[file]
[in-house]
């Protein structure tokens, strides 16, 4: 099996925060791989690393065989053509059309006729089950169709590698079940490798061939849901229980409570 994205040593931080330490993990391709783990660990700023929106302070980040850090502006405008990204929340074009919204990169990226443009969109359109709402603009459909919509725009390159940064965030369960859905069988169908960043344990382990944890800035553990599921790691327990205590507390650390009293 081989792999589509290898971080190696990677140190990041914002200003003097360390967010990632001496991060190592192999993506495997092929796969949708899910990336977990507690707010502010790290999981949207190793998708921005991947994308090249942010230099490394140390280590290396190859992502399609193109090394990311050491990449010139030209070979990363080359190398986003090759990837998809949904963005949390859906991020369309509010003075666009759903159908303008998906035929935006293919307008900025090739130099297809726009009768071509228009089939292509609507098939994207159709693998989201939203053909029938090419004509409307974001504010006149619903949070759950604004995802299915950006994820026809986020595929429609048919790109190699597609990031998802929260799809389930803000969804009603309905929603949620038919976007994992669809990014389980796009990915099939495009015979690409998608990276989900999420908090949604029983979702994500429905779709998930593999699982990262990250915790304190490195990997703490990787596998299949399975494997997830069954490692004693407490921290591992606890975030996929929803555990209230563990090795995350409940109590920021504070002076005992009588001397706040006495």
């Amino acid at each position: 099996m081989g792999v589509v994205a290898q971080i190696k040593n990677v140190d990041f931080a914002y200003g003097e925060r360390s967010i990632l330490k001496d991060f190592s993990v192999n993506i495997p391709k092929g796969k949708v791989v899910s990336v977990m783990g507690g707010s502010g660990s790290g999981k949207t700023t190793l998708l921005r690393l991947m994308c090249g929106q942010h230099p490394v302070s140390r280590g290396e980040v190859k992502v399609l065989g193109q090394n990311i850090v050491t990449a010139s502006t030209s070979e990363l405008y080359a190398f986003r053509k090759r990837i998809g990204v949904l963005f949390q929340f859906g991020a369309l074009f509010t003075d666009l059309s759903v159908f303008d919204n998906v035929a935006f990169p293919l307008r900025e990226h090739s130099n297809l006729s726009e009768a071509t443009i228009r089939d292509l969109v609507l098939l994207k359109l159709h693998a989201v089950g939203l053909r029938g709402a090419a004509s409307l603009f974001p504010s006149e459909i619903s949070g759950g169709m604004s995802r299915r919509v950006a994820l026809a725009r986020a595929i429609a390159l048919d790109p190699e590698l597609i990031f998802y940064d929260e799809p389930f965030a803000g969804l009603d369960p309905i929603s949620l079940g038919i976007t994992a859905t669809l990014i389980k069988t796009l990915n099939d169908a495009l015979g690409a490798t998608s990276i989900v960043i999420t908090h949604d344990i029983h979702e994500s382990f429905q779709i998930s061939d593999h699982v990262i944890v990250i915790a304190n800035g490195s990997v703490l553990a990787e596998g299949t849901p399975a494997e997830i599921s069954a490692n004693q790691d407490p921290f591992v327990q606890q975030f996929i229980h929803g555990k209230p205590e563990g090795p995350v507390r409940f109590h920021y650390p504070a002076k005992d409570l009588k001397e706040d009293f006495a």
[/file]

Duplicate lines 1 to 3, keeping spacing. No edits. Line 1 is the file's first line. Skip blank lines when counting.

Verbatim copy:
[in-house]
């Protein structure tokens, strides 16, 4: 099996925060791989690393065989053509059309006729089950169709590698079940490798061939849901229980409570 994205040593931080330490993990391709783990660990700023929106302070980040850090502006405008990204929340074009919204990169990226443009969109359109709402603009459909919509725009390159940064965030369960859905069988169908960043344990382990944890800035553990599921790691327990205590507390650390009293 081989792999589509290898971080190696990677140190990041914002200003003097360390967010990632001496991060190592192999993506495997092929796969949708899910990336977990507690707010502010790290999981949207190793998708921005991947994308090249942010230099490394140390280590290396190859992502399609193109090394990311050491990449010139030209070979990363080359190398986003090759990837998809949904963005949390859906991020369309509010003075666009759903159908303008998906035929935006293919307008900025090739130099297809726009009768071509228009089939292509609507098939994207159709693998989201939203053909029938090419004509409307974001504010006149619903949070759950604004995802299915950006994820026809986020595929429609048919790109190699597609990031998802929260799809389930803000969804009603309905929603949620038919976007994992669809990014389980796009990915099939495009015979690409998608990276989900999420908090949604029983979702994500429905779709998930593999699982990262990250915790304190490195990997703490990787596998299949399975494997997830069954490692004693407490921290591992606890975030996929929803555990209230563990090795995350409940109590920021504070002076005992009588001397706040006495």
């Amino acid at each position: 099996m081989g792999v589509v994205a290898q971080i190696k040593n990677v140190d990041f931080a914002y200003g003097e925060r360390s967010i990632l330490k001496d991060f190592s993990v192999n993506i495997p391709k092929g796969k949708v791989v899910s990336v977990m783990g507690g707010s502010g660990s790290g999981k949207t700023t190793l998708l921005r690393l991947m994308c090249g929106q942010h230099p490394v302070s140390r280590g290396e980040v190859k992502v399609l065989g193109q090394n990311i850090v050491t990449a010139s502006t030209s070979e990363l405008y080359a190398f986003r053509k090759r990837i998809g990204v949904l963005f949390q929340f859906g991020a369309l074009f509010t003075d666009l059309s759903v159908f303008d919204n998906v035929a935006f990169p293919l307008r900025e990226h090739s130099n297809l006729s726009e009768a071509t443009i228009r089939d292509l969109v609507l098939l994207k359109l159709h693998a989201v089950g939203l053909r029938g709402a090419a004509s409307l603009f974001p504010s006149e459909i619903s949070g759950g169709m604004s995802r299915r919509v950006a994820l026809a725009r986020a595929i429609a390159l048919d790109p190699e590698l597609i990031f998802y940064d929260e799809p389930f965030a803000g969804l009603d369960p309905i929603s949620l079940g038919i976007t994992a859905t669809l990014i389980k069988t796009l990915n099939d169908a495009l015979g690409a490798t998608s990276i989900v960043i999420t908090h949604d344990i029983h979702e994500s382990f429905q779709i998930s061939d593999h699982v990262i944890v990250i915790a304190n800035g490195s990997v703490l553990a990787e596998g299949t849901p399975a494997e997830i599921s069954a490692n004693q790691d407490p921290f591992v327990q606890q975030f996929i229980h929803g555990k209230p205590e563990g090795p995350v507390r409940f109590h920021y650390p504070a002076k005992d409570l009588k001397e706040d009293f006495a």